Travelling Tales- giving a voice to Scottish Traveller youth
Youth charity Article 12’s “What a Voice” exhibition, showcases 12 different aspects of Scottish Gypsy Traveller life including Nomadic existence, Heritage, Family, and Health in an effort to help us – the settled community – understand more about their situation. At the exhibition’s launch last Friday in Edinburgh, I was struck by how often the area of Education was visited and revisited.
The exhibition is very clear about the challenges involved: “the horrific abuse and bullying Scottish Gypsy Travellers often face at school because of their ethnicity and way of life means that even today they often do not complete mainstream education.”
Scottish Gypsy Traveller author, storyteller and patron of Article 12 Jess Smith was at the event and shared her experiences of being a Scottish Gypsy Traveller, reciting her poem ‘Traveller Boy’ to illustrate the difficulties faced by Traveller youth at school. Here are a few lines:
He watched the alien children
With their barriers of paper and ink
And he heard the whisper that rustled round
‘don’t speak to him, he’s a tink.’
He remembered the ghost of the pine trees
And the kelpie that lives in the pool
But he knew that he never was frightened before
Till the day when they locked him in school.
A volunteer who helped curate the exhibition describes her experience: “At college I was made to feel worthless. People would snigger and laugh at you and you would think ‘Well, what’s the point.’”
This discrimination must be tackled, but the problem of education is greater than simply addressing classroom bullying. The kind of education Travellers value is entirely different.
The exhibition acknowledges the difficulty settled communities can have in understanding a people who place a different level of importance on formal learning experiences.
This does not mean Travellers are dismissive of education; mainstream formal education simply does not traditionally provide the type of learning they find valuable and useful. “Travelling culture emphasises the importance of passed-down skills, caring for your family and learning through an oral culture of parables and storytelling.”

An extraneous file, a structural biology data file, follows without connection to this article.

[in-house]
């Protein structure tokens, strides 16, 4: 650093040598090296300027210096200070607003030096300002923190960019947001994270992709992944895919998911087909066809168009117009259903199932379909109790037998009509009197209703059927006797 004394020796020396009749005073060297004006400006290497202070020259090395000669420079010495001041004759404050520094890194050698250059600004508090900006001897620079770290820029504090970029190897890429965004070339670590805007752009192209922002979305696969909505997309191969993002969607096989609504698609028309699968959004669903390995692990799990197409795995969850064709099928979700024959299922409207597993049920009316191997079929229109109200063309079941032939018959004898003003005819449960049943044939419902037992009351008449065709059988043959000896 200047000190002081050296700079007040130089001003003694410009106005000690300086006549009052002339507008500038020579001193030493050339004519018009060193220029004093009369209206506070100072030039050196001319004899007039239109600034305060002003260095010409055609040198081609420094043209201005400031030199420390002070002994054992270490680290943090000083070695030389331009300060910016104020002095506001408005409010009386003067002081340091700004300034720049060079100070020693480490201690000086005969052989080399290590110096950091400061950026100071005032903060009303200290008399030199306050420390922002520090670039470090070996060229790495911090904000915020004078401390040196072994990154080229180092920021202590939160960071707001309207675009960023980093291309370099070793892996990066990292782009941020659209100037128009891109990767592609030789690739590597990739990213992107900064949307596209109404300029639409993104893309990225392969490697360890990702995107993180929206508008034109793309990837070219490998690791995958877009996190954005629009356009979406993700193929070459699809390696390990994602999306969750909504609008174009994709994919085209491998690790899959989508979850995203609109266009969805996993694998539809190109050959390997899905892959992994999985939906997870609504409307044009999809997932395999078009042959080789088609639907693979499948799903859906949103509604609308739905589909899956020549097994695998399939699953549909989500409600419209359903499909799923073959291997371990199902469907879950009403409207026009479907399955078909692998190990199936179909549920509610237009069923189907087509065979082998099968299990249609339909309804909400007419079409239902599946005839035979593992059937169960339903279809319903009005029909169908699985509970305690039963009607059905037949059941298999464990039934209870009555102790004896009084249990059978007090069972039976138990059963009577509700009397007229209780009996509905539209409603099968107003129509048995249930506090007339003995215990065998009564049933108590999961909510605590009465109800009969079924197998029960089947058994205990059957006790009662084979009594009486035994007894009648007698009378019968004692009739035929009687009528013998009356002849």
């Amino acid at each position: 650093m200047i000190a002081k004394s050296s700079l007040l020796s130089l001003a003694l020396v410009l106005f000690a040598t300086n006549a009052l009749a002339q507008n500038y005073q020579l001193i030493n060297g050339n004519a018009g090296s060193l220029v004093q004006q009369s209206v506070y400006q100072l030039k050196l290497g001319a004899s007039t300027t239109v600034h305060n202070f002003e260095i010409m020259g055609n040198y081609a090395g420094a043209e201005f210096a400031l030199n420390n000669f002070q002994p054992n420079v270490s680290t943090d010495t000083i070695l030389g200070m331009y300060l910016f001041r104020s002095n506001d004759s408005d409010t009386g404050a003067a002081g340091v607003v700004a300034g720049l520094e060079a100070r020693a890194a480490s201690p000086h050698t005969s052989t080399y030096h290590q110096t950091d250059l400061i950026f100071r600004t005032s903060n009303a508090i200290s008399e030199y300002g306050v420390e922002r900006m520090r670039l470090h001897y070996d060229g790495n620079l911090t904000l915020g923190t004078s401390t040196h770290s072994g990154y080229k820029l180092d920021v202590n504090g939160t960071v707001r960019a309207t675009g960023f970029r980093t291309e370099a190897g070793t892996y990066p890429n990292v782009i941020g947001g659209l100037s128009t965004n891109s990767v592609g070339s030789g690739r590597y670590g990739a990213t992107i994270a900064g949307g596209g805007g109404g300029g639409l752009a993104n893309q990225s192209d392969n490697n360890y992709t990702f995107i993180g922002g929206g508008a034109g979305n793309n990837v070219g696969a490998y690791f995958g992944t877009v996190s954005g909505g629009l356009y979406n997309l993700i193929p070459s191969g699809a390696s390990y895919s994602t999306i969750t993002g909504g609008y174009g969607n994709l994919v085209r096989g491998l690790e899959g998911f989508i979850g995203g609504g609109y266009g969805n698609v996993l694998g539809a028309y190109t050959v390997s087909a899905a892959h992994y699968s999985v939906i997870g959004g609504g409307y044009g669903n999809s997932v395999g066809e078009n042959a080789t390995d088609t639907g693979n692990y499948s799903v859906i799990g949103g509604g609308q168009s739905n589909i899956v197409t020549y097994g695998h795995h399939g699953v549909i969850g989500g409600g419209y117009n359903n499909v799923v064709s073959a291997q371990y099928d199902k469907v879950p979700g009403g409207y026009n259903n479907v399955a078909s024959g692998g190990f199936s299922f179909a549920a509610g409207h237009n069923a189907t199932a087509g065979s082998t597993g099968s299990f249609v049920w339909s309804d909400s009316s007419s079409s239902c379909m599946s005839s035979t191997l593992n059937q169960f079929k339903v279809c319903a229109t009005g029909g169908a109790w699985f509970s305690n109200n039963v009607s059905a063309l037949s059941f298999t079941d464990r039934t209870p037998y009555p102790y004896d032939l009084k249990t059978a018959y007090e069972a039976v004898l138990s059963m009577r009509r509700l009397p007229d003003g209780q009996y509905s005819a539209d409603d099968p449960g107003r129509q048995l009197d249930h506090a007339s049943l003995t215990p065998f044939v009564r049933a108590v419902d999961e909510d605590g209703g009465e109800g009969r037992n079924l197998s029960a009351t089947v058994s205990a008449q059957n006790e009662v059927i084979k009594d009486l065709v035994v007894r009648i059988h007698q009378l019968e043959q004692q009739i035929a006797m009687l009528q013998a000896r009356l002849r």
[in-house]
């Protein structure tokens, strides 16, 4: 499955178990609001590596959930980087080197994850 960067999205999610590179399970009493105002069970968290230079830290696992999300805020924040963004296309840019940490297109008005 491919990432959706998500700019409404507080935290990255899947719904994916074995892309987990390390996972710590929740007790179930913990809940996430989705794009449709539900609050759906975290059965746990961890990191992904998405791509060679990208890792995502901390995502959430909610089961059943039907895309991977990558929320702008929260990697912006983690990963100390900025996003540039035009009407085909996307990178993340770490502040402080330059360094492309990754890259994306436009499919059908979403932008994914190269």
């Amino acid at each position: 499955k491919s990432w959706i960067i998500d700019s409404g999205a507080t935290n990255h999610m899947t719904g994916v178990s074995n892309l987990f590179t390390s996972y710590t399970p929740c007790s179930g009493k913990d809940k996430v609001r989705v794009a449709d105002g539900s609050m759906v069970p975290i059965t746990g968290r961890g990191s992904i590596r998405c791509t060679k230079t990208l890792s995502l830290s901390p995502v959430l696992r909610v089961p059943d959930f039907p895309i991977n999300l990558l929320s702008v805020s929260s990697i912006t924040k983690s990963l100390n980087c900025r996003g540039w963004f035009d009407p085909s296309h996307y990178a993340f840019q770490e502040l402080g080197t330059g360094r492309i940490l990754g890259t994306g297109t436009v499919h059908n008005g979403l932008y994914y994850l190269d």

This is not to say formal skills like literacy and numeracy are not useful to Travellers; the exhibition draws attention to how literacy issues impact the lives of Gypsy/Travellers on a daily basis. But the volunteers of the Young Gypsy Traveller Lives project insist that, to combat these problems, we need to be more culturally aware:
“It would be good if there was better training for teachers about our culture. Or even if we had Gypsy Traveller teachers.”
A culturally sensitive approach to education may be a positive step. Jess Smith’s research led her to discover descriptions of young Gypsy Traveller children being good with colours and nature. The exhibition notes that “If schools provided classes in vocational subjects such as landscape gardening or forestry, there would be greater incentive for young Gypsy Travellers to stay in school.”
The "What a Voice" exhibition and Young Gypsy/Traveller Lives video were real eye-openers and a great place to start a dialogue. View them and other resources here.
All Quotes taken from Cadger, B., , What a Voice, Article 12 in Scotland. Video by Article 12.
Our blogs are written by Amnesty International staff, volunteers and other interested individuals, to encourage debate around human rights issues. They do not necessarily represent the views of Amnesty International.